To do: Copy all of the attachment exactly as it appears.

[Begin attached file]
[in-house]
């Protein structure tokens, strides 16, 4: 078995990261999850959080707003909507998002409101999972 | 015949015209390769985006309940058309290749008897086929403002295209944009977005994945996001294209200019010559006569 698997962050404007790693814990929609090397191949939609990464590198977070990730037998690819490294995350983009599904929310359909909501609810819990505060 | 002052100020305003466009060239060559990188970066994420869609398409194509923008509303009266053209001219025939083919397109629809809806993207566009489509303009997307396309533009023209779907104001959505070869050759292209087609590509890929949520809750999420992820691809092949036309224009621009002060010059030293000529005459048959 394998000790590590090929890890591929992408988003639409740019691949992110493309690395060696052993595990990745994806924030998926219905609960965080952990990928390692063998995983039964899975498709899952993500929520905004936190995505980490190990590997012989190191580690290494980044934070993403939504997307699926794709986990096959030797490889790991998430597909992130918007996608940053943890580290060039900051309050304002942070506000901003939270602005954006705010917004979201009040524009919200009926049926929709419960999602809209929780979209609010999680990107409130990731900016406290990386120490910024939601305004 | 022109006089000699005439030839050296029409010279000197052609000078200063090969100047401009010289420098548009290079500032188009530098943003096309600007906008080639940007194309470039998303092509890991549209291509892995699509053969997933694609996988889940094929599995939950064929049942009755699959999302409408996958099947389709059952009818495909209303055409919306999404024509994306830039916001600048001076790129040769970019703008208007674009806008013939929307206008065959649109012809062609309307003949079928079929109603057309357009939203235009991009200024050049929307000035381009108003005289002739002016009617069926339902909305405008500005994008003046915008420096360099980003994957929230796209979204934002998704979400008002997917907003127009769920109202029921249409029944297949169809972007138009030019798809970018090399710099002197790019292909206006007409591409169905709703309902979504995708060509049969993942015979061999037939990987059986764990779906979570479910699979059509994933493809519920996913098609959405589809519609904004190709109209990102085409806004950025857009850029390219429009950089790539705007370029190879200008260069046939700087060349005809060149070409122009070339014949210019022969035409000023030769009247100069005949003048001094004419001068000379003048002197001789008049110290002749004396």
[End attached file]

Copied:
[in-house]
């Protein structure tokens, strides 16, 4: 078995990261999850959080707003909507998002409101999972 | 015949015209390769985006309940058309290749008897086929403002295209944009977005994945996001294209200019010559006569 698997962050404007790693814990929609090397191949939609990464590198977070990730037998690819490294995350983009599904929310359909909501609810819990505060 | 002052100020305003466009060239060559990188970066994420869609398409194509923008509303009266053209001219025939083919397109629809809806993207566009489509303009997307396309533009023209779907104001959505070869050759292209087609590509890929949520809750999420992820691809092949036309224009621009002060010059030293000529005459048959 394998000790590590090929890890591929992408988003639409740019691949992110493309690395060696052993595990990745994806924030998926219905609960965080952990990928390692063998995983039964899975498709899952993500929520905004936190995505980490190990590997012989190191580690290494980044934070993403939504997307699926794709986990096959030797490889790991998430597909992130918007996608940053943890580290060039900051309050304002942070506000901003939270602005954006705010917004979201009040524009919200009926049926929709419960999602809209929780979209609010999680990107409130990731900016406290990386120490910024939601305004 | 022109006089000699005439030839050296029409010279000197052609000078200063090969100047401009010289420098548009290079500032188009530098943003096309600007906008080639940007194309470039998303092509890991549209291509892995699509053969997933694609996988889940094929599995939950064929049942009755699959999302409408996958099947389709059952009818495909209303055409919306999404024509994306830039916001600048001076790129040769970019703008208007674009806008013939929307206008065959649109012809062609309307003949079928079929109603057309357009939203235009991009200024050049929307000035381009108003005289002739002016009617069926339902909305405008500005994008003046915008420096360099980003994957929230796209979204934002998704979400008002997917907003127009769920109202029921249409029944297949169809972007138009030019798809970018090399710099002197790019292909206006007409591409169905709703309902979504995708060509049969993942015979061999037939990987059986764990779906979570479910699979059509994933493809519920996913098609959405589809519609904004190709109209990102085409806004950025857009850029390219429009950089790539705007370029190879200008260069046939700087060349005809060149070409122009070339014949210019022969035409000023030769009247100069005949003048001094004419001068000379003048002197001789008049110290002749004396």